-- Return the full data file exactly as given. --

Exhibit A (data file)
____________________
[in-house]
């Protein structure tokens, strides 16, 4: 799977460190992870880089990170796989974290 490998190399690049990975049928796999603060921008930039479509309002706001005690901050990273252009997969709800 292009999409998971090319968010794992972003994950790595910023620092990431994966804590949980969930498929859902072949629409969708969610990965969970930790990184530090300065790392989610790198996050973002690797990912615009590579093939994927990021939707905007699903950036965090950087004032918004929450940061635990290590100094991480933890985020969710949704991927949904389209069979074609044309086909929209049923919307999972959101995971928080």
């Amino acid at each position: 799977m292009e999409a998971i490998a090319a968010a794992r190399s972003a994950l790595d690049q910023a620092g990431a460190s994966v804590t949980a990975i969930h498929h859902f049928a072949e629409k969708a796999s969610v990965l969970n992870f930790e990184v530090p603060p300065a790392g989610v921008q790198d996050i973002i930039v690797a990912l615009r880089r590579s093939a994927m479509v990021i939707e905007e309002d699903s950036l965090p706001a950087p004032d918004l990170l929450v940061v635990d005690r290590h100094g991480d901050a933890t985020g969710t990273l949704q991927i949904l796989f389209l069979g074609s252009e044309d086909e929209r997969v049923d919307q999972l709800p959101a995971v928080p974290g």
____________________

[in-house]
């Protein structure tokens, strides 16, 4: 799977460190992870880089990170796989974290 490998190399690049990975049928796999603060921008930039479509309002706001005690901050990273252009997969709800 292009999409998971090319968010794992972003994950790595910023620092990431994966804590949980969930498929859902072949629409969708969610990965969970930790990184530090300065790392989610790198996050973002690797990912615009590579093939994927990021939707905007699903950036965090950087004032918004929450940061635990290590100094991480933890985020969710949704991927949904389209069979074609044309086909929209049923919307999972959101995971928080």
């Amino acid at each position: 799977m292009e999409a998971i490998a090319a968010a794992r190399s972003a994950l790595d690049q910023a620092g990431a460190s994966v804590t949980a990975i969930h498929h859902f049928a072949e629409k969708a796999s969610v990965l969970n992870f930790e990184v530090p603060p300065a790392g989610v921008q790198d996050i973002i930039v690797a990912l615009r880089r590579s093939a994927m479509v990021i939707e905007e309002d699903s950036l965090p706001a950087p004032d918004l990170l929450v940061v635990d005690r290590h100094g991480d901050a933890t985020g969710t990273l949704q991927i949904l796989f389209l069979g074609s252009e044309d086909e929209r997969v049923d919307q999972l709800p959101a995971v928080p974290g």